Netflix's (NFLX 2.72%) deal to debut its Knives Out sequel in movie theaters for one week before the film appears on the streaming platform indicates the movie industry still needs theaters just as much as theaters need support from Hollywood.

While the release of Glass Onion: A Knives Out Mystery likely benefits Netflix more than the theaters, it shows that cooperation between studios, platforms, and theater operators will allow all to thrive.

Laughing girl with popcorn bucket.

Image source: Getty Images.

Returning to the big screen

Netflix is losing subscribers and will begin offering a lower cost, ad-supported subscription tier to staunch the hemorrhaging. A theatrical release of the Daniel Craig murder mystery could help attract more subscribers to the platform. 

The original film was a financial success, if not a blockbuster, making $311 million in global box office receipts on a $40 million budget. Netflix won the rights to two Knives Out sequels, paying $450 million for the privilege, and a theatrical run where it splits the box office with the theaters allows it to recoup some of its costs.

Yet the benefits are limited. The Knives Out sequel won't be a full theatrical run, as it will only be shown in about 600 theaters, whereas wide-release films are typically shown in thousands of cinemas. It will also only be a sneak peak of the film, running for about a week prior to Thanksgiving before it moves over to the Netflix platform in December, meaning it will not earn the sort of money a typical theatrical release would. Netflix, though, is undoubtedly hoping enough buzz will build around the film to entice others to subscribe and watch the movie at home.

Getting bodies into seats

For movie theaters, the agreement keeps them in the loop, and the first-run exclusivity means they remain vital to the industry ecosystem at a time when attendance is running well below pre-pandemic levels.

Industry site TheNumbers estimates theaters will generate some $7.7 billion in box office receipts on 843 million tickets sold this year, compared to the $11.2 billion generated in 2019 on 1.2 billion tickets sold.

AMC Entertainment (AMC 0.93%) CEO Adam Aron said, "As we have often said, we believe that both theatrical exhibitors and streamers can continue to co-exist successfully...thanks to the larger cultural resonance those movies can gain from a theatrical release, they will wind up playing to a wider audience when they also are viewed on streaming platforms."

It helps theaters' bottom line as well, because they have more and varied movies to show and draw audiences. Aron also thinks it could lead to additional movie showings in the future from Netflix.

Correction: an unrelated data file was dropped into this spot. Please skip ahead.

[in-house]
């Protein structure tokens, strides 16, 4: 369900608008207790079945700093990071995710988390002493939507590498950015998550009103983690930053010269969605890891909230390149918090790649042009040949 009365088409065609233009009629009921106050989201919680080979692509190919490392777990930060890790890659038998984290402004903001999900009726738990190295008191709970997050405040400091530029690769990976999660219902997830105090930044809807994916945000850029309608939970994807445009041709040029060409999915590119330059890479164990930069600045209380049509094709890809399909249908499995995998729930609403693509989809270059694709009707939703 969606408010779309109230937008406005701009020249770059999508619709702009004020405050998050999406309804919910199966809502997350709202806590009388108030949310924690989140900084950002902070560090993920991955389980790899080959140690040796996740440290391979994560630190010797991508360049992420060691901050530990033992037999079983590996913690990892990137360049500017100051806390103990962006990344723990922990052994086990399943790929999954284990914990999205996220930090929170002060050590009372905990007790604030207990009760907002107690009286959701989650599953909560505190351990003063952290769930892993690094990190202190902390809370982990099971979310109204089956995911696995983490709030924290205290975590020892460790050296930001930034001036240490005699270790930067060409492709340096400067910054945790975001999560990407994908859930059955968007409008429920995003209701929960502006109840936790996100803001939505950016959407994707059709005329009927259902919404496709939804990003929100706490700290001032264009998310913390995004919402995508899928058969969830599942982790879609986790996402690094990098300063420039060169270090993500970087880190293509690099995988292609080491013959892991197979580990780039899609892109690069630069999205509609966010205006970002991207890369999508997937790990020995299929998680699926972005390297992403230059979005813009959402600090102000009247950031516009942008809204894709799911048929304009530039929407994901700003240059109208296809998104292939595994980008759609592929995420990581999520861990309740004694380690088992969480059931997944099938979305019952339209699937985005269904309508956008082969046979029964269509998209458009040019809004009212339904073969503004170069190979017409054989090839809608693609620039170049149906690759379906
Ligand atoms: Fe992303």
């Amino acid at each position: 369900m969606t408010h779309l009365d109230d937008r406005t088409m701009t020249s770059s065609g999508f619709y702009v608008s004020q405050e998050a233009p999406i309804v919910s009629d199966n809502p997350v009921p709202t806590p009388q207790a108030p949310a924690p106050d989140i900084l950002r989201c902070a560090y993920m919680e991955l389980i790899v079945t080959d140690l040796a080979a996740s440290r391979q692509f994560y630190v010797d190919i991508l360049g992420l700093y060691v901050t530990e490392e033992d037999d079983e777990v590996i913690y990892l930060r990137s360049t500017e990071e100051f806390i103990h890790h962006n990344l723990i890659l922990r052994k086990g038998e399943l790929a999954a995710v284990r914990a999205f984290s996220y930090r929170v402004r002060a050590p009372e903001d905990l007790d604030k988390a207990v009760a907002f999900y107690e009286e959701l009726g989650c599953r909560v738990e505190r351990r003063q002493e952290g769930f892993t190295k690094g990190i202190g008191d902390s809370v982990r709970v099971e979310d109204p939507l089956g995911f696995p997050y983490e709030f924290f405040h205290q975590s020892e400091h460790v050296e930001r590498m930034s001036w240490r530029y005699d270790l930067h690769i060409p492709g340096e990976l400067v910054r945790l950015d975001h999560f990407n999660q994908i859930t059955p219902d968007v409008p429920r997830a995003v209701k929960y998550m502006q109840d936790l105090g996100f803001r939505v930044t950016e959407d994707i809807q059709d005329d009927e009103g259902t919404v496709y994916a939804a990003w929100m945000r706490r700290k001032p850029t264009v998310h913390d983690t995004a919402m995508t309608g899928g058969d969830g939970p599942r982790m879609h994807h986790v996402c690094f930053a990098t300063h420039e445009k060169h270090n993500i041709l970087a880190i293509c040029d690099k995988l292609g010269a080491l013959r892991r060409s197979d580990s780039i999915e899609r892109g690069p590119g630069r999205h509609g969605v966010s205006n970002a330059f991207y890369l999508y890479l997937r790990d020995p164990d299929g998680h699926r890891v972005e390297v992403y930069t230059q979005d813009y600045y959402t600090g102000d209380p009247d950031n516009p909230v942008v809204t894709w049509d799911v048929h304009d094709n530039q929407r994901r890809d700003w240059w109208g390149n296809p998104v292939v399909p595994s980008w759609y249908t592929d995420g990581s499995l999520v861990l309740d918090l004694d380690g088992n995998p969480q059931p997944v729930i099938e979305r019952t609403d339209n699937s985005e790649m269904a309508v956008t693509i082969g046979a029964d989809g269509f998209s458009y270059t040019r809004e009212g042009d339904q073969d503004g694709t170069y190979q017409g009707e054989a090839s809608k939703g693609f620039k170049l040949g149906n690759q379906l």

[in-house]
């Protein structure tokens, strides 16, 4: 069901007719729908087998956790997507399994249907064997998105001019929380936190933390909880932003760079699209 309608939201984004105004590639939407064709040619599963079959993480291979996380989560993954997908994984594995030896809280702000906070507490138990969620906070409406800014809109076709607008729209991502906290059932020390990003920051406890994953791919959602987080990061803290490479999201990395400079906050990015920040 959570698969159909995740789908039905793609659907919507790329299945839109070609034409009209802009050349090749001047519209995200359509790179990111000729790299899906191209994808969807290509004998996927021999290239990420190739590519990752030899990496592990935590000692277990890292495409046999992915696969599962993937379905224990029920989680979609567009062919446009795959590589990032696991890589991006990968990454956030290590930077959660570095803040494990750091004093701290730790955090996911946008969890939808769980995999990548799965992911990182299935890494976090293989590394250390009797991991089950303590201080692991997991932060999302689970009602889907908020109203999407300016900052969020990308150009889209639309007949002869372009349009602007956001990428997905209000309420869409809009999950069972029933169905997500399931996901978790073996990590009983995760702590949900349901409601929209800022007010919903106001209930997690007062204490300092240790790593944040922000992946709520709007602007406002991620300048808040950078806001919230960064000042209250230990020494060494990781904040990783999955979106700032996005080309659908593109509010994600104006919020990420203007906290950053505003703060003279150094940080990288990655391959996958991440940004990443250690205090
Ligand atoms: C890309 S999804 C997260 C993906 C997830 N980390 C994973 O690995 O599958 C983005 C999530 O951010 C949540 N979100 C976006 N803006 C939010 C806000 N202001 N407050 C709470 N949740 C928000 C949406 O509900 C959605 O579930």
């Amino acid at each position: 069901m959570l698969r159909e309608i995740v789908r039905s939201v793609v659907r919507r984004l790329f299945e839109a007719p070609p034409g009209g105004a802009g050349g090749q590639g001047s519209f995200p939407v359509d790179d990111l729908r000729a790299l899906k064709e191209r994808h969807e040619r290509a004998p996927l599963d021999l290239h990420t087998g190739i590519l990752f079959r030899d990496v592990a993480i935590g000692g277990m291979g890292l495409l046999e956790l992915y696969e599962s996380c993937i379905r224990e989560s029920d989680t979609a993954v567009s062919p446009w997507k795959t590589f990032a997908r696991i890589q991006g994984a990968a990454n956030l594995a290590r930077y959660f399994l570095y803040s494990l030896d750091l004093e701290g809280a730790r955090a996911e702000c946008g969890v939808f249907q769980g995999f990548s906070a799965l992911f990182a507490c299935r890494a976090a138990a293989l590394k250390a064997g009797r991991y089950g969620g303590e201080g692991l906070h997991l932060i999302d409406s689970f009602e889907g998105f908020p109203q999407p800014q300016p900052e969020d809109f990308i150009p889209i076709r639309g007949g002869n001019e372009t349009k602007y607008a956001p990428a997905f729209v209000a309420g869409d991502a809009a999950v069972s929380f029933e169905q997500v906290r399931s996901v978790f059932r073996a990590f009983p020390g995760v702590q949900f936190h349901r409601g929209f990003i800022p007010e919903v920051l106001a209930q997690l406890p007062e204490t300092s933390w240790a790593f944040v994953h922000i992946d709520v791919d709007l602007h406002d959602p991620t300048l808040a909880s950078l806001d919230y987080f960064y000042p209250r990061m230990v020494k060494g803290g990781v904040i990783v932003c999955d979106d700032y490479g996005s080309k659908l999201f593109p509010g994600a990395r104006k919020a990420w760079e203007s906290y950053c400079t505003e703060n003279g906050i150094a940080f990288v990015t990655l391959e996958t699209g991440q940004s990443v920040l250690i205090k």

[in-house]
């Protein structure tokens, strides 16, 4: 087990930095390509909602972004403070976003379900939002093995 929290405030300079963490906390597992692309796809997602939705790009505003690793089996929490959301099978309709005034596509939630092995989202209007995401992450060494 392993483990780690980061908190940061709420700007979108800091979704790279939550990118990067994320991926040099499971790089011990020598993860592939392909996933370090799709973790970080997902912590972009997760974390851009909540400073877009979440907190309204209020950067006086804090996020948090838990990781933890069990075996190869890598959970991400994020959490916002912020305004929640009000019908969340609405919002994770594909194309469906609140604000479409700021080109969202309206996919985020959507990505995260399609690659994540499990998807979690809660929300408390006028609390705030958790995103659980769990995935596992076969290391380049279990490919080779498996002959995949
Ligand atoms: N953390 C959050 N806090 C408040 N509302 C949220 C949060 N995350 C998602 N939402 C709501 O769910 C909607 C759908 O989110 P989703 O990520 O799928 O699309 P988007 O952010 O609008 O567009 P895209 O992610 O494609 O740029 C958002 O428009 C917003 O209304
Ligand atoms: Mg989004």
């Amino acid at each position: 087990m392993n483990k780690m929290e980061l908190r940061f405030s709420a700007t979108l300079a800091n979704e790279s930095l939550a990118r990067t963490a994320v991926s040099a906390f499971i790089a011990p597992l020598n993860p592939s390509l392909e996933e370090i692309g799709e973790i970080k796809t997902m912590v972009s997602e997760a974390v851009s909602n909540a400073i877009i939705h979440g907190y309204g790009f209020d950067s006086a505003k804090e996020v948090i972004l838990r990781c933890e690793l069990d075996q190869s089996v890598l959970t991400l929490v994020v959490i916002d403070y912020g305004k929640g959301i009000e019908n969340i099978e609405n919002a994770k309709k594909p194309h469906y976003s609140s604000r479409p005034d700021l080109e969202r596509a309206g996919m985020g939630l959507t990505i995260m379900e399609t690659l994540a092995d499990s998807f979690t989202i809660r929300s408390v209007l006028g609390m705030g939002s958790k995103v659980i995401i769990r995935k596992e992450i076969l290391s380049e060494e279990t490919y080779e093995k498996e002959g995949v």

Just like the old days

This is not the first time Netflix has shown one of its movies in theaters before running it on its platform. Back in 2018, when the streamer had eyes on winning Oscars, it allowed for theater first-runs of Roma, The Ballad of Buster Scruggs, and the surprise Sandra Bullock post-apocalyptic hit Bird Box. Netflix has previously shown films like Beasts of No Nation, 22 July, and Okja in theaters, but those were same-day releases for the platform.

It was a marked change from years prior, when AMC, Cinemark, and Regal theater owner Cineworld refused to show the Netflix Crouching Tiger, Hidden Dragon sequel because the streamer would not respect the window of exclusivity theaters used to command. But the pandemic changed everything.

Where once it would take 90 days from its theater debut for a film to show up on a streaming platform, the window has been narrowing, and the COVID outbreak shut it altogether. Comcast (CMCSA -0.12%) upended everything when it released its Trolls: World Tour children's movie directly to streaming because movie theaters had been forced to close.

Although there was a lot of theater consternation, and Disney (DIS 0.33%) has said there is no going back to the old system, eventually agreements were worked out with studios to have many films released to theaters first for a period of time before making their way to in-house streaming platforms.

Better together

So in a way, Netflix's deal with AMC, Cinemark, and Regal isn't so much a landmark achievement but a return of sorts to the old status quo. And the more theaters can get streamers to show their movies in the cinema, the better off they will be. 

Although neither side makes out particularly well from the agreement, a spirit of cooperation may just allow both Netflix and the theaters to come through this period better than where they started.